UM’s D-CFAR Hosts Timely Symposium on Aging with HIV

Three decades into the AIDS crisis, the population of people living with HIV is aging. In fact, 25 percent of people newly diagnosed with HIV in Miami-Dade County are older than 50 and, by 2015, half of the HIV patients treated by University of Miami/Jackson Memorial specialists will have surpassed the half-century mark.

It is against this demographic backdrop that the University of Miami Developmental Center for AIDS Research (D-CFAR) hosted the 7th Annual HIV Winter Symposium on a timely continuing education topic: Aging and HIV Infection.

More than 70 physicians and other health care professionals attended the one-day course at the University of Miami Hospital Seminar Center, where participants learned to distinguish the natural consequences of aging from those caused by the AIDS virus, implement strategies for managing elderly patients infected with the virus, and contrast the relative risks of HIV and antiretroviral therapy on metabolic and cardiovascular changes at various ages.

“Like any other organ system, the immune system begins to lose function as it ages,” said symposium committee member Michael Kolber, M.D., Ph.D., professor of medicine, director of the Comprehensive AIDS Program and associate chief of infectious diseases. “Because of this, it does not work as well in the older population compared to younger individuals. When you add HIV to the equation, which further debilitates the immune system and increases metabolic problems, it is clear that older people will have more problems than younger individuals.”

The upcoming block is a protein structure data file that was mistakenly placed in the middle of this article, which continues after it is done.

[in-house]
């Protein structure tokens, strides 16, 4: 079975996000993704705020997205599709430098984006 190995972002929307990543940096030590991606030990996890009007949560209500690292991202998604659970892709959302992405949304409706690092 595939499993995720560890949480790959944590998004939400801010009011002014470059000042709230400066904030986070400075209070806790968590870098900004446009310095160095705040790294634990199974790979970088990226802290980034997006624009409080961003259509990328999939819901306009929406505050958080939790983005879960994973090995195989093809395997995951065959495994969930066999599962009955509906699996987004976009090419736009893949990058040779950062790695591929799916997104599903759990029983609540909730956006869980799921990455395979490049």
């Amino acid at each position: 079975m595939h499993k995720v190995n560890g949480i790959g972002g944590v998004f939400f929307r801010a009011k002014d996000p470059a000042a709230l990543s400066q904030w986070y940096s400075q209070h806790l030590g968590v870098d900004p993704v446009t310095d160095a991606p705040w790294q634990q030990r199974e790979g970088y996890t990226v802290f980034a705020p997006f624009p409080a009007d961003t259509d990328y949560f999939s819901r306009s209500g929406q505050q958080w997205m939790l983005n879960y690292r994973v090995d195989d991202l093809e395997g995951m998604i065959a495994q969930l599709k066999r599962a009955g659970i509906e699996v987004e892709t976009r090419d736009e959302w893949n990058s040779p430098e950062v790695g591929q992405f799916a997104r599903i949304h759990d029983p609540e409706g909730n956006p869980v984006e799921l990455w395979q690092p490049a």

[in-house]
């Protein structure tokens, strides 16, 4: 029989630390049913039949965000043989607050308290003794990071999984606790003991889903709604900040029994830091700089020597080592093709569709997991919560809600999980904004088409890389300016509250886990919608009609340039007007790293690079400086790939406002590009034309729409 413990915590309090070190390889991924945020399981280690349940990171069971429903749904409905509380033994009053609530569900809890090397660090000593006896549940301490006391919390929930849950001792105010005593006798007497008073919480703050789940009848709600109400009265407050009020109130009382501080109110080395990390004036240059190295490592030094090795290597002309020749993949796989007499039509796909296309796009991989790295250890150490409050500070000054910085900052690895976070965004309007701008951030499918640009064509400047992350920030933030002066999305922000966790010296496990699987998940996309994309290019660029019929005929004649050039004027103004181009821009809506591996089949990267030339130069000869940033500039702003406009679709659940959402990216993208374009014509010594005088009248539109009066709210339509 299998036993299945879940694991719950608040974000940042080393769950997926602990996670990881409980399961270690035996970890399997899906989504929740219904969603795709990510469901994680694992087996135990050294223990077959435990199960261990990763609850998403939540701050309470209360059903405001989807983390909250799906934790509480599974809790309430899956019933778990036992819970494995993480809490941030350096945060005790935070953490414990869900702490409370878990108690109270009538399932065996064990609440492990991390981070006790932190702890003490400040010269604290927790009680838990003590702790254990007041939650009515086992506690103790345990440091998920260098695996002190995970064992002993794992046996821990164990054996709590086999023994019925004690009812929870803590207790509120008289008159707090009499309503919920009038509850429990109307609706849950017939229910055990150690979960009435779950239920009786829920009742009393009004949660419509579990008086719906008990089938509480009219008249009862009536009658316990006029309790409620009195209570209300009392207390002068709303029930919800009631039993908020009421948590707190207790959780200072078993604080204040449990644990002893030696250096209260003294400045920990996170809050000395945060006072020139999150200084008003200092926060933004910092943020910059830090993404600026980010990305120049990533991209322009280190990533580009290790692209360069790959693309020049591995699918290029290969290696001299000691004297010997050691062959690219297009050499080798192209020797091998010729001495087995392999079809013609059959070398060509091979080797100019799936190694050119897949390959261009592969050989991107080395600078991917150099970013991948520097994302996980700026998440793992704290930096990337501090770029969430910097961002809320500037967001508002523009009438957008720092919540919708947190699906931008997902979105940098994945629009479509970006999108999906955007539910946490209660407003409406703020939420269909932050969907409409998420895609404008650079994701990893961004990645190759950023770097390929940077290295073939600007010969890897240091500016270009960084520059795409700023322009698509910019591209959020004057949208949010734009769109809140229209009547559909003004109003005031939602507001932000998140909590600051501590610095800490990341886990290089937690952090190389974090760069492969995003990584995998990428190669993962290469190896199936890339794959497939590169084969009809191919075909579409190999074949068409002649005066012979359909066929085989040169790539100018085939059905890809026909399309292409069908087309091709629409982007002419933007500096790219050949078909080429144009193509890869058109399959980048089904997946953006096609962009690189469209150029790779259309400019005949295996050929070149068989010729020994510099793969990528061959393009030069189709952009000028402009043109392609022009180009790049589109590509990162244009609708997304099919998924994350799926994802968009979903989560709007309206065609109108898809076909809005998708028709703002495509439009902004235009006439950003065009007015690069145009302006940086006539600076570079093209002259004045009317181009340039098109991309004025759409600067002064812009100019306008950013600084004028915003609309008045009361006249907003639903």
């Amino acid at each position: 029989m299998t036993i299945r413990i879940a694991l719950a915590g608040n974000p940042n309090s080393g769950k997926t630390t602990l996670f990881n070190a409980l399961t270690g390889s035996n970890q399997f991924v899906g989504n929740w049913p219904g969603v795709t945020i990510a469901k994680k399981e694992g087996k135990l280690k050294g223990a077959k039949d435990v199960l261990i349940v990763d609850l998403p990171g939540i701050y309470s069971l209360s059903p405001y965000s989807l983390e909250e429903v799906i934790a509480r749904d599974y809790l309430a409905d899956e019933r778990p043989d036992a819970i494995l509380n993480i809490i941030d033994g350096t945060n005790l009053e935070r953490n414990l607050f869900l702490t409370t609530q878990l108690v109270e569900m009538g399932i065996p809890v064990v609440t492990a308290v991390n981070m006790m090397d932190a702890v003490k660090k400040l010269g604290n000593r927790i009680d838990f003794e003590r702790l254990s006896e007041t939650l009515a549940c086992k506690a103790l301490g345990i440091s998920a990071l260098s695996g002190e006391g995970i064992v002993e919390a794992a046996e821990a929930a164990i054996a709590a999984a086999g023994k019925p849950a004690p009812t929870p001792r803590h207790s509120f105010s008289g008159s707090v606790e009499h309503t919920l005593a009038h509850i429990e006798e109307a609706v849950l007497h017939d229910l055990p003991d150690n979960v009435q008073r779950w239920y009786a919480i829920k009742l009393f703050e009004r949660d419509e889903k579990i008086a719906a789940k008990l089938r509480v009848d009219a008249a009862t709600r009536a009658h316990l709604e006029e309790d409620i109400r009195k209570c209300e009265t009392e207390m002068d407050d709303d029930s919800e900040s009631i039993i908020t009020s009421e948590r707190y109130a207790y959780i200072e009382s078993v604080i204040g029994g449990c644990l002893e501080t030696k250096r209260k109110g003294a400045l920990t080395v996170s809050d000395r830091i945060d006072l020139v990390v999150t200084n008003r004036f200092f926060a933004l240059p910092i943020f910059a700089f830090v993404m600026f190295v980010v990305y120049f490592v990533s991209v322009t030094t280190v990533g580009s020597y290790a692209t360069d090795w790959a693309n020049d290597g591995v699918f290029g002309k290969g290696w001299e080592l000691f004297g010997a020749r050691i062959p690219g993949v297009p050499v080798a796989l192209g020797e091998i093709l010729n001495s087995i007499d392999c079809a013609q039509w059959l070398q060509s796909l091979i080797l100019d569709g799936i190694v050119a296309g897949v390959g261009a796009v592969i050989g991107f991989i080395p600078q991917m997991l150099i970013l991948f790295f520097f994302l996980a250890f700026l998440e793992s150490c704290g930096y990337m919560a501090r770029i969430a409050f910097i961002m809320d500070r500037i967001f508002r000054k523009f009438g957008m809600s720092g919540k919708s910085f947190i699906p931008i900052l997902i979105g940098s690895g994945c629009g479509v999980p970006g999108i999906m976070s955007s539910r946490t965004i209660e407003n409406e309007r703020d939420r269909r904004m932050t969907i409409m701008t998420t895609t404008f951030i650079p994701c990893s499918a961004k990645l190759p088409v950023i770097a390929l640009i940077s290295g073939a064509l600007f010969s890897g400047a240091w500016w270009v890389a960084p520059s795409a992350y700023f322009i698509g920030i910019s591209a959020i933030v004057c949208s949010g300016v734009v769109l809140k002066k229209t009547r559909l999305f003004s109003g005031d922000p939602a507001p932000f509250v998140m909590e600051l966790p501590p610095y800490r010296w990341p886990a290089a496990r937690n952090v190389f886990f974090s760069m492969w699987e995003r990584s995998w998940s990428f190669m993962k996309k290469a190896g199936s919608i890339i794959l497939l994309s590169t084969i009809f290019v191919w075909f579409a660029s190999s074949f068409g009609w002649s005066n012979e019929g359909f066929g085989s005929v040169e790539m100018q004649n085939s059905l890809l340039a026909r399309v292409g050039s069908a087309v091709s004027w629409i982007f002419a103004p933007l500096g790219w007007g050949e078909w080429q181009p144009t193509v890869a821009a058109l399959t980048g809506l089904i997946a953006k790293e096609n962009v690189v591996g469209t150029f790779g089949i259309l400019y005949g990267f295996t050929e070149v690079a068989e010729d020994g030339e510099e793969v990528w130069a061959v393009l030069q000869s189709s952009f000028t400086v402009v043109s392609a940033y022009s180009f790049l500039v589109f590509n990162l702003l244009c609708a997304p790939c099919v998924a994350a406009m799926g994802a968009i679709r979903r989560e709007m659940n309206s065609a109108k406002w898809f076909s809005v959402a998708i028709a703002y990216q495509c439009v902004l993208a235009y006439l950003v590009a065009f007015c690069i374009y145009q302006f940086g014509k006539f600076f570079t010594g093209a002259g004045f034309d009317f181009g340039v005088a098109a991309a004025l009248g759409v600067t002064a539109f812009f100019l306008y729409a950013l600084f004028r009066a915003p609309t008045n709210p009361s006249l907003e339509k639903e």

The course, which earned participants up to six continuing education credits, was directed by Gordon Dickinson, M.D., professor of medicine and chief of infectious diseases, and Savita Pahwa, M.D., professor of microbiology and immunology and director of the D-CFAR. The symposium featured talks by six guest faculty from four states, and one from the Miller School. Tracie Miller, M.D., professor of pediatrics and director of pediatric clinical research, discussed “Long-Term Consequences of Perinatal HIV Infection from Birth.”

The guest faculty were: Priscilla Hsue, M.D., assistant professor of medicine at San Francisco General Hospital; Peter D. Katsikis, M.D., Ph.D., of Drexel University of College of Medicine; Albert Shaw, M.D., Ph.D., associate professor of medicine at Yale School of Medicine; Kathleen Squires, M.D., professor of medicine at Jefferson Medical College; Pablo Tebas, M.D., principal investigator of the AIDS Clinical Trial Unit at the University of Pennsylvania; and Nan-Ping Weng, M.D., Ph.D., of the Laboratory of Immunology at the NIH’s National Institute on Aging.

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